Who knows how much or if at all either search engine will twist up the importance knob of these signals, but for now, they still hardly matter on any SERP that isn’t featuring a prominent news story. Chris Brogan publicly noted that “according to Google, my recent best post is “How to Say No””. I have no clue how Brogan is coming to this conclusion, but the important thing is his influence + this tweet + this announcement + the hybridization of this post as content + existing in a SERP that is somewhat competitive + exisiting in a SERP not necessarily worthy of freshness – meant that I had to investigate exactly where this post was hanging out in the SERPs.

Data wise, this post was liked 125 times, and retweeted 525 times at the time of this writing. So, it was extremely popular socially. That would mean that, given this algorithm and the likelihood that other influencers tweeted this + the fact that Chris has a strong domain + the fact that Chris is almost as influential as the Pope – means that he should be ranking pretty damn well, right?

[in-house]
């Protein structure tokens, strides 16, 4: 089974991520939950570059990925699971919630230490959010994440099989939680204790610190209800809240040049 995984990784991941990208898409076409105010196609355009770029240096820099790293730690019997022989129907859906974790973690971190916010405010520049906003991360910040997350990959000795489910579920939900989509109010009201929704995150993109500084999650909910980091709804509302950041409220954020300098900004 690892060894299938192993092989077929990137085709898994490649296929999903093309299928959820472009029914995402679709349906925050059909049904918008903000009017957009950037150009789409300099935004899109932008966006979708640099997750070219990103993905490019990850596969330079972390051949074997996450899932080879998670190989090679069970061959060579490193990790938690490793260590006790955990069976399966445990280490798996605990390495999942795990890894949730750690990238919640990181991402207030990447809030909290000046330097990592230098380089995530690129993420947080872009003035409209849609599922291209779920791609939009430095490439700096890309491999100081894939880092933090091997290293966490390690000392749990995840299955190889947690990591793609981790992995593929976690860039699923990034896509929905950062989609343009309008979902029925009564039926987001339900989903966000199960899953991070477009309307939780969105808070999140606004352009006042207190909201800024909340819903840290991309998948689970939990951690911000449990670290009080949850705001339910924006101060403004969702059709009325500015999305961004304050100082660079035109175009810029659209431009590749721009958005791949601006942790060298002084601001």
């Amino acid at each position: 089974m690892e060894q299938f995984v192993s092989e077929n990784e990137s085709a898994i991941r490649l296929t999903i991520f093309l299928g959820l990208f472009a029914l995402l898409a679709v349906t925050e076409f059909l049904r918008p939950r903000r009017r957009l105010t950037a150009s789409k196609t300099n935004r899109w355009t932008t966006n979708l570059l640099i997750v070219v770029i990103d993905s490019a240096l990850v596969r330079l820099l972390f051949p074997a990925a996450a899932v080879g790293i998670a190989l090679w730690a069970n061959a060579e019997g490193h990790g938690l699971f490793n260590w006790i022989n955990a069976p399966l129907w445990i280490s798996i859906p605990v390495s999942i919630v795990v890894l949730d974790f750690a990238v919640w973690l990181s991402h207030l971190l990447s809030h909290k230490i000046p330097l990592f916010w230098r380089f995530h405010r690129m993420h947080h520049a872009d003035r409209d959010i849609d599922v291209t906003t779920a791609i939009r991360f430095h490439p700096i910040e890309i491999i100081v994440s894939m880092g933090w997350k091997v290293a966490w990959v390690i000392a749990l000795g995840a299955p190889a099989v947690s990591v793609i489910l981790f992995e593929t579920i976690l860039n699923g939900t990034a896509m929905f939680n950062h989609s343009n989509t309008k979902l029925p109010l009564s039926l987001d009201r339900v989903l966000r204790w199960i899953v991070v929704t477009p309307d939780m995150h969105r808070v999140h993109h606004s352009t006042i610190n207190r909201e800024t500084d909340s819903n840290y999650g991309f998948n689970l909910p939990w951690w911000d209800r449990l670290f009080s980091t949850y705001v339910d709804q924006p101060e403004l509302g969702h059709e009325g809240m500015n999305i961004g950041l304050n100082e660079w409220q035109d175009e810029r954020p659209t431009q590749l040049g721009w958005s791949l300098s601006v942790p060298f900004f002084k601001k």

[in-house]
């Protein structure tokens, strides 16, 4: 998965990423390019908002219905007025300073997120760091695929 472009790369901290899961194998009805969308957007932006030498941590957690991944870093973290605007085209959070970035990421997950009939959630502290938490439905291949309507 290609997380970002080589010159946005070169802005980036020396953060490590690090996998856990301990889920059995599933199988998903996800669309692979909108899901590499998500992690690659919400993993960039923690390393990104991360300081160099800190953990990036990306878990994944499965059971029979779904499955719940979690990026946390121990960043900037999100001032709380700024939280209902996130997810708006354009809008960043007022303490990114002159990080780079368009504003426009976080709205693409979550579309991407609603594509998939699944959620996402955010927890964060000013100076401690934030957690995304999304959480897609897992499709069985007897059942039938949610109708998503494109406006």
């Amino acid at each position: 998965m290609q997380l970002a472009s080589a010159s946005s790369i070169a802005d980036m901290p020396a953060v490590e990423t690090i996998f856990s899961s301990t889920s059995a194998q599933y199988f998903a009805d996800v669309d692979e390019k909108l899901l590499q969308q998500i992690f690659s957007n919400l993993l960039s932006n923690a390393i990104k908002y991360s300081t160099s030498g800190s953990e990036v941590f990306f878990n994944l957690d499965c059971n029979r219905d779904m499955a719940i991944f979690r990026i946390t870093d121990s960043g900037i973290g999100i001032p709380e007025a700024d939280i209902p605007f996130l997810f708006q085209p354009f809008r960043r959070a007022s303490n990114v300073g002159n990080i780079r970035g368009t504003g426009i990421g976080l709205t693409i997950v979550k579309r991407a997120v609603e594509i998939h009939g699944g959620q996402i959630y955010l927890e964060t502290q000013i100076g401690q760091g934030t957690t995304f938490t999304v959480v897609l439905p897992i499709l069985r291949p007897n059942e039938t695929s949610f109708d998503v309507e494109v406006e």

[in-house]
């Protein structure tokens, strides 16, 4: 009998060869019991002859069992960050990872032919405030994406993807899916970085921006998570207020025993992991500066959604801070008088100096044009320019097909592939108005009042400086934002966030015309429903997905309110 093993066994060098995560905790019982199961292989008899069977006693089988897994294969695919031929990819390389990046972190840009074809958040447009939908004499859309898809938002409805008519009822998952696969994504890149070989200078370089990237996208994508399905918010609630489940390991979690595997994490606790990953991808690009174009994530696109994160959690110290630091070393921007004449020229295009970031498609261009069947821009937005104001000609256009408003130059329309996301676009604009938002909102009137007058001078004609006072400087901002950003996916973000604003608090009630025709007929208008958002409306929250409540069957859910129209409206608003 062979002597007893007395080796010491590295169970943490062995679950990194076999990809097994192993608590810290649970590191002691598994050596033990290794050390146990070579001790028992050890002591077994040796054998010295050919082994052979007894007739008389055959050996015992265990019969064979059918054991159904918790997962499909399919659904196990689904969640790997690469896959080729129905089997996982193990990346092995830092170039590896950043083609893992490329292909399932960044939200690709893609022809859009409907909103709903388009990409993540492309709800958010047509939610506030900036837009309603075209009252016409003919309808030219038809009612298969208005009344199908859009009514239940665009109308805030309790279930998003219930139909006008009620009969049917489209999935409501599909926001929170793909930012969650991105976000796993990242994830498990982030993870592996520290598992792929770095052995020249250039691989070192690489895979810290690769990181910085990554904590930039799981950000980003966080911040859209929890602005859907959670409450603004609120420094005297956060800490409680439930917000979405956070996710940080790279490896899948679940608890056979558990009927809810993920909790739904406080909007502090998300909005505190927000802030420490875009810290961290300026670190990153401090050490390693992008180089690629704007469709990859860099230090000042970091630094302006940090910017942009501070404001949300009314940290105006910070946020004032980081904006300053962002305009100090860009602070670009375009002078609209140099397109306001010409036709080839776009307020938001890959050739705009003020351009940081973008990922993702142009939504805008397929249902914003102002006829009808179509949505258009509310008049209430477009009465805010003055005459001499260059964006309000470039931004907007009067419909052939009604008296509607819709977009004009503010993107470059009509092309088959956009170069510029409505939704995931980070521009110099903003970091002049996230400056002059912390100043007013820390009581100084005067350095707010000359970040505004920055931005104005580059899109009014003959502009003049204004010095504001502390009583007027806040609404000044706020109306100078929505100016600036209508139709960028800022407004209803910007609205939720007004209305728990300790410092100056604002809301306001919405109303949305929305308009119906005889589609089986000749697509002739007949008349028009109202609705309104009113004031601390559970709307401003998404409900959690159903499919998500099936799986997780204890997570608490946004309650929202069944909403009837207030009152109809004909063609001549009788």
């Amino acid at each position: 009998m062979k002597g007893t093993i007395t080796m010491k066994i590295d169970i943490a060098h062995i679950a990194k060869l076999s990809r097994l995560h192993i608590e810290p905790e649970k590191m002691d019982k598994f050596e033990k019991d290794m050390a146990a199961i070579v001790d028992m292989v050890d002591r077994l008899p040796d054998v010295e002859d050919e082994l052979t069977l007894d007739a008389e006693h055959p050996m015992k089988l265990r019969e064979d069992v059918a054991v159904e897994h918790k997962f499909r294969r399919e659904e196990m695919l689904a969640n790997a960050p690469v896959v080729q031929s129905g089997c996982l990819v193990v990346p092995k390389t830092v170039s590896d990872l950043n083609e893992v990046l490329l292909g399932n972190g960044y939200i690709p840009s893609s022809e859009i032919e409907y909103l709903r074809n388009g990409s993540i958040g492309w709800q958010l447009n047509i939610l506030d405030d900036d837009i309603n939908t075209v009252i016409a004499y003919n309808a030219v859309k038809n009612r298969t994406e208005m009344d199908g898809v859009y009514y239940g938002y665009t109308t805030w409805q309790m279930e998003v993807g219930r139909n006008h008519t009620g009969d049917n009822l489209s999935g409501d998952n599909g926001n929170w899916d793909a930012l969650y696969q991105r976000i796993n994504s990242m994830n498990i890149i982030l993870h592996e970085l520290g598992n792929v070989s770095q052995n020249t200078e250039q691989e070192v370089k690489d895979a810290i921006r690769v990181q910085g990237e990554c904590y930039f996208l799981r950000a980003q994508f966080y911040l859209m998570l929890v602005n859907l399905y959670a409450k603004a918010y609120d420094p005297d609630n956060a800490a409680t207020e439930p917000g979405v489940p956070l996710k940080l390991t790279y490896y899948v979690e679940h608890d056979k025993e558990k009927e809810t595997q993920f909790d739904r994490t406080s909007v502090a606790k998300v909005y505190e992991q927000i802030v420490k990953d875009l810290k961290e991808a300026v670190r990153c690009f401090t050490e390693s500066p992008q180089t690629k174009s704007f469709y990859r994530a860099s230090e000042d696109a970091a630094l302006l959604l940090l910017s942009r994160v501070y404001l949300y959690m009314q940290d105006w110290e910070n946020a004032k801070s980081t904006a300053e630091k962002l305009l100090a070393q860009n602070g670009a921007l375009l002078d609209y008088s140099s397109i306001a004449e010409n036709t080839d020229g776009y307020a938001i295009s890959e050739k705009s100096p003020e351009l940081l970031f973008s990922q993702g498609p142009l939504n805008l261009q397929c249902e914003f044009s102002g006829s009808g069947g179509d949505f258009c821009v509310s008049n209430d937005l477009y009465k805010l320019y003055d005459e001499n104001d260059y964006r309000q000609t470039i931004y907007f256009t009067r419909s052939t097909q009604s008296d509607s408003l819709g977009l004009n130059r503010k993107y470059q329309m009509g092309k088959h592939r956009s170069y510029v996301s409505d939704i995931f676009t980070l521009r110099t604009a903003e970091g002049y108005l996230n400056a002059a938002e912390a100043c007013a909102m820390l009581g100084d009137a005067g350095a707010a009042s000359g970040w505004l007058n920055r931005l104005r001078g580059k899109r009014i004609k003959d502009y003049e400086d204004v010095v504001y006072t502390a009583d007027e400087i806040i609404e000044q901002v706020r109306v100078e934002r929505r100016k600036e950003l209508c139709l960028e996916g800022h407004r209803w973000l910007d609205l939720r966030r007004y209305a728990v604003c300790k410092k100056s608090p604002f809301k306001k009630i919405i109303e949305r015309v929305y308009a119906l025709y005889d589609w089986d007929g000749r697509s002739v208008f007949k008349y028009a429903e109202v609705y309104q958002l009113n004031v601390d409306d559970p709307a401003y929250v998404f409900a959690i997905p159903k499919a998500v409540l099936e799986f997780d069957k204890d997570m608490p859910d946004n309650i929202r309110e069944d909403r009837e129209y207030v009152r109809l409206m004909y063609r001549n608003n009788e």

Chris Brogan sounds like the name of a workmanlike OG for a good NFL team.

Oprah is the only other blog post on that list, and it’s from 2008. So it probably has some sweet crusty linkness. Or maybe the post was mentioned on Oprah’s Book Club. But the fact remains, if these social signals matter that much – Brogan would be ranking better. But this query is one of those terms that really doesn’t deserve freshness – which means that it’s the kind of term, even in the long tail content kind of way, that SEOs want to rank for – so trying to leverage Twitter and Facebook to rank for it is a giant freaking waste of time.

Because, even if you did want to rank better using this – what would you do different? Given, of course, that you have a head on your shoulders and already leverage Twitter and Facebook as a social channel.  Maybe you’d make an extra effort to tweet it out one more time where you didn’t before. Or maybe you’d make a special effort to retweet it 20 days down the line to see if you could “push it up” the SERP. You could do that, but it’s pretty likely it would have little effect due to the date on the post – and Twitterers hate old content.